Newborn research - new breathing support for preterm babies
Study at the Women’s confirms new breathing support for preterm babies is safe and effective
A team at the Newborn Research Centre at the Royal Women’s Hospital (the Women’s) has found that a cheaper, more comfortable method of supporting the breathing of very preterm babies is safe and effective.
The results of the team’s two-year investigation, the largest of its kind in the world, were published on Thursday in the New England Journal of Medicine.
Lead author Dr Brett Manley, a Neonatologist at the Women’s, said the project had attracted international interest. The use of high-flow nasal cannulae (simple, small prongs in the baby’s nose) was becoming a more popular alternative to the traditional continuous positive airway pressure (CPAP) method, which requires larger prongs and cumbersome tubing that is wrapped across the baby’s head.
Dr Manley said until now there was little evidence to confirm the efficacy of high-flow nasal cannulae.
The research showed that when used to support very preterm (less than 32 weeks’ gestation) babies’ breathing after coming off a mechanical ventilator (breathing machine), high-flow nasal cannulae were as safe as the CPAP method and also caused less irritation to the skin around the nose and allowed the babies to be held more easily by their parents.
The trial involved 303 babies at the Women’s in Melbourne, the Women’s and Children’s Hospital in Adelaide and the Royal Brisbane and Women’s Hospital.
Professor Peter Davis, the director of the Women’s Newborn Research Centre said high-flow nasal cannulae were easier for the staff to apply and allowed parents to hold their baby more easily. “Importantly, the babies seem to like it,” Prof. Davis said.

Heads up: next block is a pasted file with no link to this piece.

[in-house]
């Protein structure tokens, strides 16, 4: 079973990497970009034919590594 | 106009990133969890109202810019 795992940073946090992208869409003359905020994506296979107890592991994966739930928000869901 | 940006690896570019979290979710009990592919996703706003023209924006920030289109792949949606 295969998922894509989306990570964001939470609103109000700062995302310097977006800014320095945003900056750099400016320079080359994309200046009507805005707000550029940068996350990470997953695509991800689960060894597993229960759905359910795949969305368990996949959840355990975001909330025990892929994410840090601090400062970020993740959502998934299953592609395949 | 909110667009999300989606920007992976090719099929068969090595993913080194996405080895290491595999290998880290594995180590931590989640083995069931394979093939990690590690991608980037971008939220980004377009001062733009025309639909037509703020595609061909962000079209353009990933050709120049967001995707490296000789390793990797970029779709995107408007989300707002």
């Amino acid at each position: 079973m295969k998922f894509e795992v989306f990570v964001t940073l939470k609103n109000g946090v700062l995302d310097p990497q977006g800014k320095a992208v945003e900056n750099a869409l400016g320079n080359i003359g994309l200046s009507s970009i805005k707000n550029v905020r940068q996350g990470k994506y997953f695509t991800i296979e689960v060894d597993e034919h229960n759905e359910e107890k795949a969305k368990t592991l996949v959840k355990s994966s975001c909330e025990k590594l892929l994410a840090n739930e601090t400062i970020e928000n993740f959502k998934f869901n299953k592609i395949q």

CPAP has been the traditional system of providing breathing support to very preterm babies after coming off a mechanical ventilator. CPAP is quite restrictive as the device must be strapped around the baby’s head to keep it firmly in place.
“The CPAP device can also be intimidating to some parents and may interfere with bonding between babies and parents,” Dr Manley said.
“An advantage of high-flow nasal cannulae is that they are easier to use and do not require such intensive nursing care to administer”.
“We found high-flow nasal cannulae to be an effective alternative to CPAP.”
The research by the team – that also included Dr Louise Owen and Professor Lex Doyle from the Women’s Newborn Research Centre - was funded by the National Health and Medical Research Council.